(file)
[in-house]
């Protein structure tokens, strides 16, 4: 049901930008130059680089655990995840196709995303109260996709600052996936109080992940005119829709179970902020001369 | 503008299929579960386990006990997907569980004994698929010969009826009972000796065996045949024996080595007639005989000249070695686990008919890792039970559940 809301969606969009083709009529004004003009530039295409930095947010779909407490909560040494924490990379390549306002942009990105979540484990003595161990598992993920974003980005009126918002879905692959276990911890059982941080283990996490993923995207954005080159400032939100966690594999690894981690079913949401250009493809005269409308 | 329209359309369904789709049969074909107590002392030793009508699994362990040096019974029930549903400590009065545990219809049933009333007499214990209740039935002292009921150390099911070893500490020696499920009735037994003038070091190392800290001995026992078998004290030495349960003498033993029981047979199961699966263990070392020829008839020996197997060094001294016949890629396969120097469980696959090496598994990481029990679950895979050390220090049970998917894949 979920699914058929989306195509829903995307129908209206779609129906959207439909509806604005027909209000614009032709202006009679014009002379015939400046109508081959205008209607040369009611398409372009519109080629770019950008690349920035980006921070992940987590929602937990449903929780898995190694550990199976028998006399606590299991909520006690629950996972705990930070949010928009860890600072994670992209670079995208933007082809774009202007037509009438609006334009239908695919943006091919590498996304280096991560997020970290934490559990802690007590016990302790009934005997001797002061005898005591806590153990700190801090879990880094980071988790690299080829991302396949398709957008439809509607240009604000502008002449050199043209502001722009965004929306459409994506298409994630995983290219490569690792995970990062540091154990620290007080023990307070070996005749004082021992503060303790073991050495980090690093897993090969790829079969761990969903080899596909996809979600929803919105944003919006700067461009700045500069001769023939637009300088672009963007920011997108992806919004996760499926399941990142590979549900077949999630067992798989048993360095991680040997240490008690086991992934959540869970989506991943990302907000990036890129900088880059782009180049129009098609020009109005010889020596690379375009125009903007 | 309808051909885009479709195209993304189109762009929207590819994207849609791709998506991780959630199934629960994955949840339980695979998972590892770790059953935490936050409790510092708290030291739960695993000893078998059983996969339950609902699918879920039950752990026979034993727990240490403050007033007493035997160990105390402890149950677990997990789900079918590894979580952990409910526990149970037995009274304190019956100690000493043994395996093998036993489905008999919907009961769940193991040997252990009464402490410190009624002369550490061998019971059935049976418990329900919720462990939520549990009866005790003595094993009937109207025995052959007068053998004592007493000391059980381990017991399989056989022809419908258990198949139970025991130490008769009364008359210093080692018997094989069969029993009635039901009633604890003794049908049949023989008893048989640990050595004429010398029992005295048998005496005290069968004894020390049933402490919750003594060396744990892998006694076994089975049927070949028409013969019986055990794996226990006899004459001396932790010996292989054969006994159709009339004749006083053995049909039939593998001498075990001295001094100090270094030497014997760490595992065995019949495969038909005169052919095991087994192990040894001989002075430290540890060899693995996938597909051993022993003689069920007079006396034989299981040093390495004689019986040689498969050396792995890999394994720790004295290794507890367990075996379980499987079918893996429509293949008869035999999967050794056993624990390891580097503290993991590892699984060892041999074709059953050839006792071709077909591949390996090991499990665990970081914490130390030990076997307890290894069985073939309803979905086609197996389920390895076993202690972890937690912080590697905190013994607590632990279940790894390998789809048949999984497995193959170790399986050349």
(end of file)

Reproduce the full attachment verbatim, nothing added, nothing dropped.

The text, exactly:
[in-house]
């Protein structure tokens, strides 16, 4: 049901930008130059680089655990995840196709995303109260996709600052996936109080992940005119829709179970902020001369 | 503008299929579960386990006990997907569980004994698929010969009826009972000796065996045949024996080595007639005989000249070695686990008919890792039970559940 809301969606969009083709009529004004003009530039295409930095947010779909407490909560040494924490990379390549306002942009990105979540484990003595161990598992993920974003980005009126918002879905692959276990911890059982941080283990996490993923995207954005080159400032939100966690594999690894981690079913949401250009493809005269409308 | 329209359309369904789709049969074909107590002392030793009508699994362990040096019974029930549903400590009065545990219809049933009333007499214990209740039935002292009921150390099911070893500490020696499920009735037994003038070091190392800290001995026992078998004290030495349960003498033993029981047979199961699966263990070392020829008839020996197997060094001294016949890629396969120097469980696959090496598994990481029990679950895979050390220090049970998917894949 979920699914058929989306195509829903995307129908209206779609129906959207439909509806604005027909209000614009032709202006009679014009002379015939400046109508081959205008209607040369009611398409372009519109080629770019950008690349920035980006921070992940987590929602937990449903929780898995190694550990199976028998006399606590299991909520006690629950996972705990930070949010928009860890600072994670992209670079995208933007082809774009202007037509009438609006334009239908695919943006091919590498996304280096991560997020970290934490559990802690007590016990302790009934005997001797002061005898005591806590153990700190801090879990880094980071988790690299080829991302396949398709957008439809509607240009604000502008002449050199043209502001722009965004929306459409994506298409994630995983290219490569690792995970990062540091154990620290007080023990307070070996005749004082021992503060303790073991050495980090690093897993090969790829079969761990969903080899596909996809979600929803919105944003919006700067461009700045500069001769023939637009300088672009963007920011997108992806919004996760499926399941990142590979549900077949999630067992798989048993360095991680040997240490008690086991992934959540869970989506991943990302907000990036890129900088880059782009180049129009098609020009109005010889020596690379375009125009903007 | 309808051909885009479709195209993304189109762009929207590819994207849609791709998506991780959630199934629960994955949840339980695979998972590892770790059953935490936050409790510092708290030291739960695993000893078998059983996969339950609902699918879920039950752990026979034993727990240490403050007033007493035997160990105390402890149950677990997990789900079918590894979580952990409910526990149970037995009274304190019956100690000493043994395996093998036993489905008999919907009961769940193991040997252990009464402490410190009624002369550490061998019971059935049976418990329900919720462990939520549990009866005790003595094993009937109207025995052959007068053998004592007493000391059980381990017991399989056989022809419908258990198949139970025991130490008769009364008359210093080692018997094989069969029993009635039901009633604890003794049908049949023989008893048989640990050595004429010398029992005295048998005496005290069968004894020390049933402490919750003594060396744990892998006694076994089975049927070949028409013969019986055990794996226990006899004459001396932790010996292989054969006994159709009339004749006083053995049909039939593998001498075990001295001094100090270094030497014997760490595992065995019949495969038909005169052919095991087994192990040894001989002075430290540890060899693995996938597909051993022993003689069920007079006396034989299981040093390495004689019986040689498969050396792995890999394994720790004295290794507890367990075996379980499987079918893996429509293949008869035999999967050794056993624990390891580097503290993991590892699984060892041999074709059953050839006792071709077909591949390996090991499990665990970081914490130390030990076997307890290894069985073939309803979905086609197996389920390895076993202690972890937690912080590697905190013994607590632990279940790894390998789809048949999984497995193959170790399986050349």